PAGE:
A categorization of posts on Reddit’s “Am I the Asshole?” according to their moral themes: fairness, feelings, harm, honesty, relational obligation, and social norms.

With the help of AI, Yudkin and his co-authors categorized posts on Reddit’s “Am I the Asshole?” according to their moral themes. Courtesy of Daniel Yudkin

Next, they wanted to find out whether certain types of dilemmas were more likely to pop up in certain types of relationships. Will some dilemmas arise more often with your sister, say, than with your manager?

So the researchers examined how often each dilemma popped up in 38 different relationships. Surprise, surprise: The likelihood of encountering different dilemmas, they found, does depend on whom you’re dealing with. If you’re hanging out with your sister, you’re more likely to be worrying about relational obligations, while interactions with your manager are more likely to get you thinking about procedural fairness.

The truth is, you don’t need a fancy study to tell you this. If you’ve ever had a sister or a manager — or if you’ve ever had the experience of being, you know, a human — you probably already know this in your bones.

It’s probably obvious to most of us that relational context is super important when it comes to judging the morality of actions. It’s common to think we have different moral obligations to different categories of people — to your sister versus to your manager versus to a total stranger.

So what does it say about modern philosophy that it’s largely ignored relational context?

Uncovering philosophy’s blind spots​

Let’s get a bit more precise: It’s not as though all of philosophy has ignored relational context. But one branch — utilitarianism — is strongly inclined in this direction. Utilitarians believe we should seek the greatest happiness for the greatest number of people — and we have to consider everybody’s happiness equally. So we’re not supposed to be partial to our own friends or family members.

This ethical approach took off in the 18th century. Today, it’s extremely influential in Western philosophy — and not just in the halls of academia. Famous philosophers like Peter Singer have popularized it in the public sphere, too.

Increasingly, though, some are challenging it.

“Moral philosophy has for so long been about trying to identify universal moral principles that apply to all people regardless of their identity,” Yudkin told me. “And it’s because of this effort that moral philosophers have really moved away from the relational perspective. But the more that I think about the data, the more clear to me it is that you’re losing something essential from the moral equation when you abstract away from relationships.”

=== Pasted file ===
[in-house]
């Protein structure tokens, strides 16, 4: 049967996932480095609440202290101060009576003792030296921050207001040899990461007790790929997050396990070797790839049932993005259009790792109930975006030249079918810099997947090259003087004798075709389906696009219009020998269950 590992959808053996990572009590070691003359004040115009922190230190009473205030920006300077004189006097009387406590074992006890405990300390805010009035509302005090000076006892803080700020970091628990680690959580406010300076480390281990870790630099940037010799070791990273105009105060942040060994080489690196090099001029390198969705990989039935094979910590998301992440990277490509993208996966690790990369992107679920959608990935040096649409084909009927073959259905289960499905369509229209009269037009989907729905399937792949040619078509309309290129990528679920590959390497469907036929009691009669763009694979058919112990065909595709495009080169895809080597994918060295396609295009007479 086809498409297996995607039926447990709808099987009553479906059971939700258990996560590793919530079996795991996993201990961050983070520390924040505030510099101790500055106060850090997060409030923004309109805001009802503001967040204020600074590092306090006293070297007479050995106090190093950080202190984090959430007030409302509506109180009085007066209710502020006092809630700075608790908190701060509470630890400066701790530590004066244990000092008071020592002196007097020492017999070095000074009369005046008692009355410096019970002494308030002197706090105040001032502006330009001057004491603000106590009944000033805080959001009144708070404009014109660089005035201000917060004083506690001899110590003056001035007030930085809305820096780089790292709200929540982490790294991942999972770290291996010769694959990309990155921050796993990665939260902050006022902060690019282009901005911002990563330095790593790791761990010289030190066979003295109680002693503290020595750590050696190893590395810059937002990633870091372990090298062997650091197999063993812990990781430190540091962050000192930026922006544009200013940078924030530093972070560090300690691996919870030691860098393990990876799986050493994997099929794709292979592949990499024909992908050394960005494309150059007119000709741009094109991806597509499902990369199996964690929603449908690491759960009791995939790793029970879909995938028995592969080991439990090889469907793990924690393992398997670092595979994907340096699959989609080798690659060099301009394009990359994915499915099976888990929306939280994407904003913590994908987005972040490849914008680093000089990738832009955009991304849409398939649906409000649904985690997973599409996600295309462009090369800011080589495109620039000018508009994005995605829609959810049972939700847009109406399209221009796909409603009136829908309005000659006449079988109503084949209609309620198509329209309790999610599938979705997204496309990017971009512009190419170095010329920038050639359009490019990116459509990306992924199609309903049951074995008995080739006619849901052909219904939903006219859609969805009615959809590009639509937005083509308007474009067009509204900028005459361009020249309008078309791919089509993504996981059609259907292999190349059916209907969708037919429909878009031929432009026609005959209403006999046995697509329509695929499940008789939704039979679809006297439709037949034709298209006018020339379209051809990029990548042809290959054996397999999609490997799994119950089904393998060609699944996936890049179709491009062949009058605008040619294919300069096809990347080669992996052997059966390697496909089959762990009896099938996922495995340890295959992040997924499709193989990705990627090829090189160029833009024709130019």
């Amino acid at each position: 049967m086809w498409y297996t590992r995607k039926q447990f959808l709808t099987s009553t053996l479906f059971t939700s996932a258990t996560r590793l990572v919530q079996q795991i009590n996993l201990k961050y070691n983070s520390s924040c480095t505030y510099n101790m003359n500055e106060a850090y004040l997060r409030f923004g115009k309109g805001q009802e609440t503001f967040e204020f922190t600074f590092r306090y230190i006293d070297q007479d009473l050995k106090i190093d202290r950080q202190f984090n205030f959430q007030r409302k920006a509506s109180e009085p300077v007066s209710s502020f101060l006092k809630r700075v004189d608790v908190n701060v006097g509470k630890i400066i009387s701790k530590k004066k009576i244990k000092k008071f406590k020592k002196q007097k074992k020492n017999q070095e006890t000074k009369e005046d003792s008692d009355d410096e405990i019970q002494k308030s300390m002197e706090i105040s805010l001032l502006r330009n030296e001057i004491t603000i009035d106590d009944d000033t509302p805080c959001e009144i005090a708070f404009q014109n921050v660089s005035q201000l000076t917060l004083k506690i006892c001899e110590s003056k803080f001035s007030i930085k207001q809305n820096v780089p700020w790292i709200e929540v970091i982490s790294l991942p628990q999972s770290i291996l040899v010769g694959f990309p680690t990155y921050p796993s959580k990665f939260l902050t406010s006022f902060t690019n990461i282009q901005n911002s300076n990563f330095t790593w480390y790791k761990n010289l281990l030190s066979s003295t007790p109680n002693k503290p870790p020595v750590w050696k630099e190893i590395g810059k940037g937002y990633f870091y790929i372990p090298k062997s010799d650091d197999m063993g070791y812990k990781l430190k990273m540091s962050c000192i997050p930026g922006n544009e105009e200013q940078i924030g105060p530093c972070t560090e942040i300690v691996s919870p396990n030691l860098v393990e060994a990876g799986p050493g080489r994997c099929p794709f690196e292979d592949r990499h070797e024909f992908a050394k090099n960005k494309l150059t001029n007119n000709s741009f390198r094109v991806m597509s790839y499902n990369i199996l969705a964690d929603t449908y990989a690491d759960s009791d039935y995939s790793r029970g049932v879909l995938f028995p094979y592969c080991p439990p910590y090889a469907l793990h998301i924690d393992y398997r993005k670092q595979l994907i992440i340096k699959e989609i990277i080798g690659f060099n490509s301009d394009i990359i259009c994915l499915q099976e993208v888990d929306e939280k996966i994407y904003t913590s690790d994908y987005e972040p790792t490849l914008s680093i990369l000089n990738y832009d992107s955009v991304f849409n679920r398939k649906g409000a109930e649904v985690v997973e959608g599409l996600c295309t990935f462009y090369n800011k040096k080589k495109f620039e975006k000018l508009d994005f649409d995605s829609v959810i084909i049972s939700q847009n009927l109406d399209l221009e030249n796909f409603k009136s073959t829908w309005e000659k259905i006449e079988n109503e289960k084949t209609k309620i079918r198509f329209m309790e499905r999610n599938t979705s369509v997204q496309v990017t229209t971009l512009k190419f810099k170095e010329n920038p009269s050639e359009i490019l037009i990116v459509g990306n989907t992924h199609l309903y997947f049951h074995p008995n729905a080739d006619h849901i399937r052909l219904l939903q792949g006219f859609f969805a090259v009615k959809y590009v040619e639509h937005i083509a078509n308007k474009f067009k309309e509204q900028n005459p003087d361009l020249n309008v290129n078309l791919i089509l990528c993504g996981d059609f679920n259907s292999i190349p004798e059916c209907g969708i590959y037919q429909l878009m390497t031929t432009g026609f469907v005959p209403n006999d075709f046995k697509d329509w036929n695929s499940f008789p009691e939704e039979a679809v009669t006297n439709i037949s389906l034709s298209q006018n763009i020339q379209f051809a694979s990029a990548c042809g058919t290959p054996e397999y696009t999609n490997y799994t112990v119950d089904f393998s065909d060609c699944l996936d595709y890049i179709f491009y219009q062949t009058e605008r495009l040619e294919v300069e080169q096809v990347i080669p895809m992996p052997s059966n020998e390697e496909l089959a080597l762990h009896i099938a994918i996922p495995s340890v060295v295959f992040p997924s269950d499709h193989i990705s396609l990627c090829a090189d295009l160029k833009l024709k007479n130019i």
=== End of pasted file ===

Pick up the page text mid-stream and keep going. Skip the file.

Moral psychologists like Princeton’s Molly Crockett and Yale’s Margaret Clark have likewise been investigating the idea that moral obligations are relationship-specific.

“Here’s a classic example,” Crockett told me a few years ago. “Consider a woman, Wendy, who could easily provide a meal to a young child but fails to do so. Has Wendy done anything wrong? It depends on who the child is. If she’s failing to provide a meal to her own child, then absolutely she’s done something wrong! But if Wendy is a restaurant owner and the child is not otherwise starving, then they don’t have a relationship that creates special obligations prompting her to feed the child.”

According to Crockett, being a moral agent has become trickier for us with the rise of globalization, which forces us to think about how our actions might affect people we’re never going to meet. “Being a good global citizen now butts up against our very powerful psychological tendencies to prioritize our families and friends,” Crockett told me.

Utilitarians would say that we should overcome those powerful psychological tendencies, but many others would beg to differ. Philosopher Patricia Churchland once told me that utilitarianism is unrealistic because “there’s no special consideration for your own children, family, friends. Biologically, that’s just ridiculous. People can’t live that way.”

But just because our brains may incline us to care for some more than others doesn’t necessarily mean we ought to bow to that, does it?

“No, it doesn’t,” Churchland said, “but you would have a hard time arguing for the morality of abandoning your own two children in order to save 20 orphans. Even [Immanuel] Kant thought that ‘ought’ implies ‘can,’ and I can’t abandon my children for the sake of orphans on the other side of the planet whom I don’t know, just because there’s 20 of them and only two of mine. It’s not psychologically feasible.”